We're still not entirely clear on the reasons that Lorne Michaels decided to book Charles Barkley as the host of this week's Saturday Night Live. It's not that we don't love the Round Mound of Rebound, it's just that we figured Lorne would've waited until the Olympics were over to fulfill his self-instituted quota of having one sports figure host per season. Then again, maybe he surveyed the potential breakout stars of this Olympiad (Lindsey Vonn, anyone?) and decided that Sir Charles was his best bet. Regardless of the vetting process, Barkley returned to the stage of Studio 8H last night for the first time since 1993. And you know what? It was one of the better athlete-hosted episodes in recent memory.
As anyone who watches his work for the NBA on TNT will attest, Barkley is one of the more charismatic personalities in the world of broadcasting (and we're not just limiting that to sports broadcasting). He possesses a quick laugh, a big smile and also has a very easygoing manner about him, three traits which can go a long way towards covering up any deficiencies that an SNL host may have when it comes to dramatic chops. Take, for instance his work alongside Kenan Thompson in another installment of the "Scared Straight" series of sketches:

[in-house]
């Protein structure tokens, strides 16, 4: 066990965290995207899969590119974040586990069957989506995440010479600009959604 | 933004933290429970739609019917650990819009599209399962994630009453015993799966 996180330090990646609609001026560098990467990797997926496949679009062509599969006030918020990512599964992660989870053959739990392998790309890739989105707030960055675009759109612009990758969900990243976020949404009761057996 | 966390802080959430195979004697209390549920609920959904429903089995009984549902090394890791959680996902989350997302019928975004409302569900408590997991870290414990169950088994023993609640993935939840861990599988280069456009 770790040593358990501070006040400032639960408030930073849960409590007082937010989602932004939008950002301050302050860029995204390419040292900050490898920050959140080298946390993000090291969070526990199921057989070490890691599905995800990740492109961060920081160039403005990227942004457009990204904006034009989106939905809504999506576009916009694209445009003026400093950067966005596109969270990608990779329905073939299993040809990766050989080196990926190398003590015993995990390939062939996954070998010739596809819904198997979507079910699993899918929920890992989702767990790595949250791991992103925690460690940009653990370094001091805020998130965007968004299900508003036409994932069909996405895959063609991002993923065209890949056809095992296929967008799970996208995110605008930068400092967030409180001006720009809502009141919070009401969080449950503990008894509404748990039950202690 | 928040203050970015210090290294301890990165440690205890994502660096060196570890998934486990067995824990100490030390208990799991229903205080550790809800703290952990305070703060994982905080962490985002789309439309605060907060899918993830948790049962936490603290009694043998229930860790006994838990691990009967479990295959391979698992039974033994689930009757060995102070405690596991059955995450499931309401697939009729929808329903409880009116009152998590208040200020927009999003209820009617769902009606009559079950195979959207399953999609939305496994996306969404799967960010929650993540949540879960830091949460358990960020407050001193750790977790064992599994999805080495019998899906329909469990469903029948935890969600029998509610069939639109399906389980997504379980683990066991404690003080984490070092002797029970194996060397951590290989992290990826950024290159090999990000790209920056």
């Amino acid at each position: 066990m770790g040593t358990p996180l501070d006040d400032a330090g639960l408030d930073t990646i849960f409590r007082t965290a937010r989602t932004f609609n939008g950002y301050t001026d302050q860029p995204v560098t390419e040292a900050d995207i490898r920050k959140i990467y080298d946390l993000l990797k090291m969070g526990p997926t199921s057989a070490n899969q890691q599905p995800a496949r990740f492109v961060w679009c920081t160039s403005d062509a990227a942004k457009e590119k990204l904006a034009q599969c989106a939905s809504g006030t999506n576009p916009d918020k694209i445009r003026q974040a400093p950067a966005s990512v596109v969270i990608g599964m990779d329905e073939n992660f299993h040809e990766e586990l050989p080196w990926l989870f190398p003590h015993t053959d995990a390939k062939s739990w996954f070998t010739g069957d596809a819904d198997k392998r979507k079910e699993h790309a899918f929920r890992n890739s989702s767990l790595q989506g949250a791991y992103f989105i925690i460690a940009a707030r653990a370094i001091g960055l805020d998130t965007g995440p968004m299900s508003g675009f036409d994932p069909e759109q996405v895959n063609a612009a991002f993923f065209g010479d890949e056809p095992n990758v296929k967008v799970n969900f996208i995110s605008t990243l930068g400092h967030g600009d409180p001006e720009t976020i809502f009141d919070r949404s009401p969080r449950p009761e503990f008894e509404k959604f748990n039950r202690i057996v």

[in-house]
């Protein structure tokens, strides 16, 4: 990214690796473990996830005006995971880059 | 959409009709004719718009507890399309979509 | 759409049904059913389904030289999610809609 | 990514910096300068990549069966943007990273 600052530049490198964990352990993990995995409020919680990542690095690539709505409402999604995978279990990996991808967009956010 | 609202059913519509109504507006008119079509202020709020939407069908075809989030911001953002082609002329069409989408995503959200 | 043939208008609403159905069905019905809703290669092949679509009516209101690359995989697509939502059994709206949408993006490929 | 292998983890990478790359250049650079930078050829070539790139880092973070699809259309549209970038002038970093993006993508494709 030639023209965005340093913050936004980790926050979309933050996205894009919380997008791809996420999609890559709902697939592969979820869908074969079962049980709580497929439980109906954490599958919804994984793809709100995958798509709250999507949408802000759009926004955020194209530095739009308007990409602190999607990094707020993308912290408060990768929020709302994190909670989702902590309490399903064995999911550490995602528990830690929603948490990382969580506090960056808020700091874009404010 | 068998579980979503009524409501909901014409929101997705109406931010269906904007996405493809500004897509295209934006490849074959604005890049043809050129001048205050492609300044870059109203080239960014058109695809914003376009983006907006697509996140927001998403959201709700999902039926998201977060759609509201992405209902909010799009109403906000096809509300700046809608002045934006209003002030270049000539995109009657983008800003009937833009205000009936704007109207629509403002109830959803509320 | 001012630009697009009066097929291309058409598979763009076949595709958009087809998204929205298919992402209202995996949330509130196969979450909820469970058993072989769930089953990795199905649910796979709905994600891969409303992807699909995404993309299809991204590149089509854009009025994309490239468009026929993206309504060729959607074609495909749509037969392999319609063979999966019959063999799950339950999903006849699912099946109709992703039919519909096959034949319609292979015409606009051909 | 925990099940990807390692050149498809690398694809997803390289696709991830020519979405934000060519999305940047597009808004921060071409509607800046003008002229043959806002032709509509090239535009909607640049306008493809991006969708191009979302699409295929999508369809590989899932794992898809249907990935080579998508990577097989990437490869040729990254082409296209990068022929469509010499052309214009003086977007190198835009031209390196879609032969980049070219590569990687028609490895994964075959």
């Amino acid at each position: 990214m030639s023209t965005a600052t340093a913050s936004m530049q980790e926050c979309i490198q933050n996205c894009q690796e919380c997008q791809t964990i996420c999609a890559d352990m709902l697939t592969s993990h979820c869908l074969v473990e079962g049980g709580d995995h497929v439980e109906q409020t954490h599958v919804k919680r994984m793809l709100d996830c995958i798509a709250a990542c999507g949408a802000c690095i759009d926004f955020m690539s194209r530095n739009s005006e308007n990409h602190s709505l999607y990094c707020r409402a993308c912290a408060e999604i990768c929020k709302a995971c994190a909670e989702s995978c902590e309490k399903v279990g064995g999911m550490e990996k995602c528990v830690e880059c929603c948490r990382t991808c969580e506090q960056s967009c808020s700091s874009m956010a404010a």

You see, Barkley was smart enough to cede the heavy lifting in this skit to the talented Thompson, but was able to step up when it counts: His delivery of the "Blow you for free" line brought the house (and Jason Sudeikis) down. He also proved to be an interesting foil for MacGruber in this short's long-awaited return and helped MacGruber come to terms with his not-so-subtle racist streak.
And when viewing things through the prism of unintentional humor, we haven't seen anyone flop sweat as much as Sir Charles did in the Ski Bunny sketch since the night that Jimmy Fallon debuted as host of NBC's Late Night franchise.
So while Barkley did a perfectly serviceable job hosting the show, let's just take a moment to recognize that Alicia Keys was the true star of the show. And no, we're not talking about her digital short (which was definitely no Shy Ronnie); rather, her performances of both "Empire State of Mind II" and "Try Sleeping With A Broken Heart" flat out OWNED. She is one of those rare performers to grace the SNL stage who is able to connect with both the audience in the studio and people watching at home.